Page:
Celebrating the Milestones

wootContinued from here.

When God calls me to run a marathon, I find it helpful to celebrate the milestones as I go, such as whenever I complete a block of classes. I just wrapped up classes 9 and 10 and will start classes 11 and 12 on Monday. I need to take some time to celebrate being 83.3% finished with my classes before diving in to complete the last two.

God is all about a party. He is also all about joy. One way to finish the race well is to celebrate how far you have come along the way. No, I am not where I need to be yet, but I am also a long way from where I started, and that’s worth celebrating!

I also don’t need to be putting energy into mulling over what’s next. God will show me when He wants me to know, just as He led me to enroll in school a year ago. If I knew what was coming next, it might steal my focus from finishing this race first. I also might become overwhelmed by seeing both what needs to be completed to finish this race on top of whatever will be required for the next race that God is calling me to run.

One final point worth noting – God often calls us to run races that we are not equipped to run in our natural state. God-sized callings require total dependence upon God to complete. As people see you succeeding in running a race that is way out of your league, God is glorified because He is the only explanation for your successful run. Always remember that other people are watching you when you follow God – whether or not you finish well affects many more lives than just your own.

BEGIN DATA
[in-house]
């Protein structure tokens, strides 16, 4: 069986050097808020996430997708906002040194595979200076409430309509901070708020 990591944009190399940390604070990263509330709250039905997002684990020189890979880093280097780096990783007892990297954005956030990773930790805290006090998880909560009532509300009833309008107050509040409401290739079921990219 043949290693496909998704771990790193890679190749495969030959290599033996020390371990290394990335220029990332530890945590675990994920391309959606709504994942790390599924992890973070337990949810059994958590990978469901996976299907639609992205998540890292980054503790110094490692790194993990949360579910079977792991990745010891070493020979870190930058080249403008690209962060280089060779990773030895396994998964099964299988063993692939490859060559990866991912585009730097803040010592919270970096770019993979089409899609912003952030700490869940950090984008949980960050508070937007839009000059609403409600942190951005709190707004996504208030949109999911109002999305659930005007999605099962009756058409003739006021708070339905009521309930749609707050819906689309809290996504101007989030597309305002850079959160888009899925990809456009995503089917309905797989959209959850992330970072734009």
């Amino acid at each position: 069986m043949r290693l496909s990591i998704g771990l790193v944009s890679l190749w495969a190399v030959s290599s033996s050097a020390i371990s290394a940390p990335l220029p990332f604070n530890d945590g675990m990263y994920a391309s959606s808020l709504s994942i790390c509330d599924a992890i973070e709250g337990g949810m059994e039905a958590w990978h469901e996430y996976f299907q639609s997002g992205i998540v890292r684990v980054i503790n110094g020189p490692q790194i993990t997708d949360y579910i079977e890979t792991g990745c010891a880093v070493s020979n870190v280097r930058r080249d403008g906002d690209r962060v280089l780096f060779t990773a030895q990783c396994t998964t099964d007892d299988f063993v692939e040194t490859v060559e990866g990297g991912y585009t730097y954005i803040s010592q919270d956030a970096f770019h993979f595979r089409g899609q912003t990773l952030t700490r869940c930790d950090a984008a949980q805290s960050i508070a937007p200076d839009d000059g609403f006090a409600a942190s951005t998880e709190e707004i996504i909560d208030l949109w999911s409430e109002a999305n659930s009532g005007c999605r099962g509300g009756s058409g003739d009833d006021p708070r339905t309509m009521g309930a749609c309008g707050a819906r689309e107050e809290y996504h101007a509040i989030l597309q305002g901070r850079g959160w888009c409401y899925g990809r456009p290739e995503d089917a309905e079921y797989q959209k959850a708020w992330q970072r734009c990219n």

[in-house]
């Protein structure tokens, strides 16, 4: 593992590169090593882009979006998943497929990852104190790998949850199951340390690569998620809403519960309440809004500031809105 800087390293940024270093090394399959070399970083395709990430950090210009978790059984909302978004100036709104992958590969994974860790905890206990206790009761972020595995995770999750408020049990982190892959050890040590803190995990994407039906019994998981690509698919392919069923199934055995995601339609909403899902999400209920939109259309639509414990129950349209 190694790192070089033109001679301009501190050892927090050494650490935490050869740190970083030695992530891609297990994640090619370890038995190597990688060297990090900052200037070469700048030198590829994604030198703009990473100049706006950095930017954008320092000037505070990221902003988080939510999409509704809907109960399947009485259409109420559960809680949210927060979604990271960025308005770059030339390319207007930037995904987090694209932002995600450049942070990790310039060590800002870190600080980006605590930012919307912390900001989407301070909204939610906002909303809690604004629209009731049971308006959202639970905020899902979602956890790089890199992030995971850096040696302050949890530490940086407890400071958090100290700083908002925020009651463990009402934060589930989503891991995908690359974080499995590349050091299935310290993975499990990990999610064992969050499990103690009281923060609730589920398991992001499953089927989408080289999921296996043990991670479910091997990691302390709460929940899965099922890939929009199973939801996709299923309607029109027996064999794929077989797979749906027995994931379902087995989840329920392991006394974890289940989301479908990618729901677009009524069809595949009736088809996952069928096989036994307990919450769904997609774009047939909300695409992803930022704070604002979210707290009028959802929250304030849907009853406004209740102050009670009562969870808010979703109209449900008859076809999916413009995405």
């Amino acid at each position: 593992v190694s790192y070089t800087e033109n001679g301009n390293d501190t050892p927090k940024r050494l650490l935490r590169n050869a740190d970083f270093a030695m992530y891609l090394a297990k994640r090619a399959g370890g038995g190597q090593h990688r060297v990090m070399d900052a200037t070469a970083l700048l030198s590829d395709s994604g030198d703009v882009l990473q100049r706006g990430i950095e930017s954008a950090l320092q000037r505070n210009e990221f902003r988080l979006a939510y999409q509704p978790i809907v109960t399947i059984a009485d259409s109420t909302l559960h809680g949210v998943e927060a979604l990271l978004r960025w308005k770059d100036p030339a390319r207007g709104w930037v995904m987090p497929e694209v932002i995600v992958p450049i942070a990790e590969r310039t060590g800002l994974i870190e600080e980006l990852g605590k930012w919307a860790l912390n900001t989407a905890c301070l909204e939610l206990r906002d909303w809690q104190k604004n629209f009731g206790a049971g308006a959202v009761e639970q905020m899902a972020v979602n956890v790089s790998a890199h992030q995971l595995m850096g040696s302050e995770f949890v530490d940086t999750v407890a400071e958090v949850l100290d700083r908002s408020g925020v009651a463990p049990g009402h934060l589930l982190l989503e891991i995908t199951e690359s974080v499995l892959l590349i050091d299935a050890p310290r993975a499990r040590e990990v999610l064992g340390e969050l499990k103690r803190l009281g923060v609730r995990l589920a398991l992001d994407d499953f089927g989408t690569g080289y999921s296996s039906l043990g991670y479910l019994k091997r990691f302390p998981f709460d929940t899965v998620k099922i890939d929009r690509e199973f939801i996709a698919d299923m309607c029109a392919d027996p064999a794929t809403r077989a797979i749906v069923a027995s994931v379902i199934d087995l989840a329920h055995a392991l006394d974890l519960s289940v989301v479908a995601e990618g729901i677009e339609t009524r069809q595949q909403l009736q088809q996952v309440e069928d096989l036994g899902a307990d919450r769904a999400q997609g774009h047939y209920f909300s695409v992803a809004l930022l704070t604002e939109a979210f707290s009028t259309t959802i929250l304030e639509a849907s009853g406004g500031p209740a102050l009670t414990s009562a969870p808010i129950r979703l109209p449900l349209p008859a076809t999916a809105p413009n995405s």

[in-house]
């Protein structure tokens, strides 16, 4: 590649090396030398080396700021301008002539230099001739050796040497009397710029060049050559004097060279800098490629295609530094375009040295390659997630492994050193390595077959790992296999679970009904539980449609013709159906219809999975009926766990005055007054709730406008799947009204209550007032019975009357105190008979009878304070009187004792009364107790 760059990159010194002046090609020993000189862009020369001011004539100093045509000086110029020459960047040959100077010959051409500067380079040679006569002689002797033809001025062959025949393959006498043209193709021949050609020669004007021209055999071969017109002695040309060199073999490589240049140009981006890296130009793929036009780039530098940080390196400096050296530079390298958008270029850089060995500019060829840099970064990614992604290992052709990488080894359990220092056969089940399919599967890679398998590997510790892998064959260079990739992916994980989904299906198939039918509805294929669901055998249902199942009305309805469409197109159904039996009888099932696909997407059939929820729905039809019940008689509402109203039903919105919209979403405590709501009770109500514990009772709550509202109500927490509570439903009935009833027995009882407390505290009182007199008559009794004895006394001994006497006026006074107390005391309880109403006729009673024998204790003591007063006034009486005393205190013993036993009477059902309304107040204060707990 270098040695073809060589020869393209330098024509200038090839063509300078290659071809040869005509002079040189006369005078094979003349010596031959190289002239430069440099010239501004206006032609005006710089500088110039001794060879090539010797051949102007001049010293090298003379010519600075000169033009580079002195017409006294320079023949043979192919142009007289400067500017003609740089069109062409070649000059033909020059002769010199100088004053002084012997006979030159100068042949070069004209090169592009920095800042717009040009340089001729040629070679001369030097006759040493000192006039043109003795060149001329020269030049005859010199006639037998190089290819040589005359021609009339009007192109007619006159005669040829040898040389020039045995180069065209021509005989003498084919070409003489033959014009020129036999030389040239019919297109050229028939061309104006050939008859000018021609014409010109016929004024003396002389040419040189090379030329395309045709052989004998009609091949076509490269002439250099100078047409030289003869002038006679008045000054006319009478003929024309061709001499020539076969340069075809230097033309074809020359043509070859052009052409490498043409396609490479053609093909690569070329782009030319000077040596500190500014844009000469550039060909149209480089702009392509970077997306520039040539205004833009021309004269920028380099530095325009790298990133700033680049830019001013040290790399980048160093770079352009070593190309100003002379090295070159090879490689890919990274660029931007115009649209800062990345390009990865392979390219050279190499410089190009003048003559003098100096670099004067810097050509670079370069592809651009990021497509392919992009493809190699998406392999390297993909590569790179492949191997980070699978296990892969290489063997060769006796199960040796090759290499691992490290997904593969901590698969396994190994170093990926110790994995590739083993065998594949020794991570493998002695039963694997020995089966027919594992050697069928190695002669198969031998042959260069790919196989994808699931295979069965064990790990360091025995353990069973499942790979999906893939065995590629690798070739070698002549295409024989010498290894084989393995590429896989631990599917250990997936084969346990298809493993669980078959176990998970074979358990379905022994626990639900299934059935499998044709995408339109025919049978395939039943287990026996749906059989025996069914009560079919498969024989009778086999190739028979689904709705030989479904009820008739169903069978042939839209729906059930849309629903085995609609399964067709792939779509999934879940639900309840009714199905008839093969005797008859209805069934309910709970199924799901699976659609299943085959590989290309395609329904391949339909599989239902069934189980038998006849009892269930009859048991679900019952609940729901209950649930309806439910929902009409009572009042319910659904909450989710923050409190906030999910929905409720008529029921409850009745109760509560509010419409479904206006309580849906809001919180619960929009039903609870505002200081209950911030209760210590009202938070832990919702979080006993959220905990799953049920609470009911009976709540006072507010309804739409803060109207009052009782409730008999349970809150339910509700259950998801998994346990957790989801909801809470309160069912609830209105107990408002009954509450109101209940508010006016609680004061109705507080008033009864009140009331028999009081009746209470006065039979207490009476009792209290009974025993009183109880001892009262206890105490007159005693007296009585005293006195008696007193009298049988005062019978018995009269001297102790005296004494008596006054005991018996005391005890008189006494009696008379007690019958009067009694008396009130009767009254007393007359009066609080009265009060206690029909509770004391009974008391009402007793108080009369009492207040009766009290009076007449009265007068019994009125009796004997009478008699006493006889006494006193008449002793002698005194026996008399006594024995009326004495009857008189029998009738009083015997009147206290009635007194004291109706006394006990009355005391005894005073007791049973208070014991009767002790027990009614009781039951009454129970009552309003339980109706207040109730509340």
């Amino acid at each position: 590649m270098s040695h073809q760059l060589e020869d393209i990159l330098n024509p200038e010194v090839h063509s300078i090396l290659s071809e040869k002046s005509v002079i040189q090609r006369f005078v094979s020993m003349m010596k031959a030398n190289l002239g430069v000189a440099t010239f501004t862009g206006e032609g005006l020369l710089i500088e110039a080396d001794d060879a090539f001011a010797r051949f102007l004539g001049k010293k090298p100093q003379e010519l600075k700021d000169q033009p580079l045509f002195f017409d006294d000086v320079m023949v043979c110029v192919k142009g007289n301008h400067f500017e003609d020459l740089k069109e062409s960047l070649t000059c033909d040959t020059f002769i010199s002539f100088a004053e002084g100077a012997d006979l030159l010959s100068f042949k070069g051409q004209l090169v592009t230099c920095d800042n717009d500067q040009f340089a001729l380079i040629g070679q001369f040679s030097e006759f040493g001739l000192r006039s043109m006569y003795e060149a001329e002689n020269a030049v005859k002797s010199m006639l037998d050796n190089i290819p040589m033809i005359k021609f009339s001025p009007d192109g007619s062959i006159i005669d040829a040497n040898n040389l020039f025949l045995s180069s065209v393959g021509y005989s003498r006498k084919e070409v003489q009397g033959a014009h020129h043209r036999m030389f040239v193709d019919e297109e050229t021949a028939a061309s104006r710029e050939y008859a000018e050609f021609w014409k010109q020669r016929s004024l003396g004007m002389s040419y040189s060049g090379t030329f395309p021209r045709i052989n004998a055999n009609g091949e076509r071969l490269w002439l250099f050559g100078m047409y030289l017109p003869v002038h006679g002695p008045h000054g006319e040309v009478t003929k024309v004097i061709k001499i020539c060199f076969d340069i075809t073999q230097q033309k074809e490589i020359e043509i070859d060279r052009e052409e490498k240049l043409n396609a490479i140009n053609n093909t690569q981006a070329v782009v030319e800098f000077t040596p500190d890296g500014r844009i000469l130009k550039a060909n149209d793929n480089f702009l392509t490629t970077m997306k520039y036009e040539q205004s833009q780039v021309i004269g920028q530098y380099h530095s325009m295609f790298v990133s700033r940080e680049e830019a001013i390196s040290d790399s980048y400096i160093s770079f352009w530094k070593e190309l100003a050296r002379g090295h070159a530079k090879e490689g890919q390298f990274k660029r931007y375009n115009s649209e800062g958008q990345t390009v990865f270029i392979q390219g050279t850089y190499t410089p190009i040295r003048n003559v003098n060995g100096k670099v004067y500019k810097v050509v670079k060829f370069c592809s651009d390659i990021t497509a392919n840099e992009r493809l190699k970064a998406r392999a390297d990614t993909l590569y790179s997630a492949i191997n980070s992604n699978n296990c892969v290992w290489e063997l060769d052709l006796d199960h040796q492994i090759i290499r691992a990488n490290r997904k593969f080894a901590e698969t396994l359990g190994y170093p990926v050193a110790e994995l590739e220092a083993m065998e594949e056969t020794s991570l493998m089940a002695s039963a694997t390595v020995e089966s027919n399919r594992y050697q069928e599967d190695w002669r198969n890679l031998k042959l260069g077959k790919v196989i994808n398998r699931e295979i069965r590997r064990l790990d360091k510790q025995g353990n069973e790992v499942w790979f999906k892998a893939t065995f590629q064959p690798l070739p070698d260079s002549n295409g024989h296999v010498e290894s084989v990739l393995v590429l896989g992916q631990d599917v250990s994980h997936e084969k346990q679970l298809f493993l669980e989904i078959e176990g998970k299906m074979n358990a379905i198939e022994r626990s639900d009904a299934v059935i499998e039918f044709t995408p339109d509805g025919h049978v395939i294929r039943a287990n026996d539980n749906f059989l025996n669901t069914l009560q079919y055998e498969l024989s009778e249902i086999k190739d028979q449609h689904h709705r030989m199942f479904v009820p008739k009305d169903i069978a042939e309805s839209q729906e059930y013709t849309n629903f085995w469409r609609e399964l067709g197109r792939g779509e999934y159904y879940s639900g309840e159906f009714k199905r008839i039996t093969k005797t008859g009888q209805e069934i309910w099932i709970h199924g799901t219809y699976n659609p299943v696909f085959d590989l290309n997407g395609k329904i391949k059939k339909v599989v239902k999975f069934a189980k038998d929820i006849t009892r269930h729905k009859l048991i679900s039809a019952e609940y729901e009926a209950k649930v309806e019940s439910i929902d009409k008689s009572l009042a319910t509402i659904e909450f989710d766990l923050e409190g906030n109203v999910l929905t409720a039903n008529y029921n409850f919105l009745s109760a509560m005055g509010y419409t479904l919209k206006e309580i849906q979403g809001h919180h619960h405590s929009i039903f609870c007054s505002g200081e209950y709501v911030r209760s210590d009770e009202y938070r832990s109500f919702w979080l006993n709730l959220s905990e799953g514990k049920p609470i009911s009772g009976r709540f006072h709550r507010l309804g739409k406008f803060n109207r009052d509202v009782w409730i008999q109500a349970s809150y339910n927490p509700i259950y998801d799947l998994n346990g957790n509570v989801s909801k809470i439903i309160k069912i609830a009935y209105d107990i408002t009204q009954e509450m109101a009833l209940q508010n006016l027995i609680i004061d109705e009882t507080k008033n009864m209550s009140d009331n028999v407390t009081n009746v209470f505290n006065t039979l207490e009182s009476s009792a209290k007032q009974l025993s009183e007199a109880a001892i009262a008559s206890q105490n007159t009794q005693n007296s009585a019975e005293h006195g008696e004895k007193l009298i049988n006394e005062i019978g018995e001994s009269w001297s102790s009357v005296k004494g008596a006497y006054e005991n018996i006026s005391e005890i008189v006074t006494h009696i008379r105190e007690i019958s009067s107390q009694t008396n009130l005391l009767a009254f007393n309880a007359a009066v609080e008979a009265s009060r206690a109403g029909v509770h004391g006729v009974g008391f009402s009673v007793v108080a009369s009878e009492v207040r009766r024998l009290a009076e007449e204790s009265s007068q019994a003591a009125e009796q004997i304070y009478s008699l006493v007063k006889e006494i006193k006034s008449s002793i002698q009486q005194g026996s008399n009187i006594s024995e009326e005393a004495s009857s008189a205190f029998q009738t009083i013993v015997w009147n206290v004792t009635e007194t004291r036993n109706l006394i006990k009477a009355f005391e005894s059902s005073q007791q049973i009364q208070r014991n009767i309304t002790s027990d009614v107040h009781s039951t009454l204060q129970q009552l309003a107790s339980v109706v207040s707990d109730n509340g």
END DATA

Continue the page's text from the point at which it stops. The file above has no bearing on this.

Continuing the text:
If God is calling you to run a race, I encourage you to dive in and follow Him. Whatever He is calling you to do will likely require much time and effort, but the journey will be worth it. Not only will you accomplish much for the Kingdom of God, but you will deepen your relationship with God as He provides all you need to finish the race … and to finish it well.

[Graphic: Cartoon of Grace cheering over the word, “Woot!” Courtesy Bitmoji.]

 

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To Finish Well, You Must Run with a Good Attitude

im_into_itContinued from here.

Paul did not only finish his race: He did so with a good attitude. Even though he had suffered much as he ran his race, his eye was on the prize until the very end:

For I am already being poured out like a drink offering, and the time for my departure is near. I have fought the good fight, I have finished the race, I have kept the faith. Now there is in store for me the crown of righteousness, which the Lord, the righteous Judge, will award to me on that day—and not only to me, but also to all who have longed for his appearing.” ~ 2 Tim. 4:6-8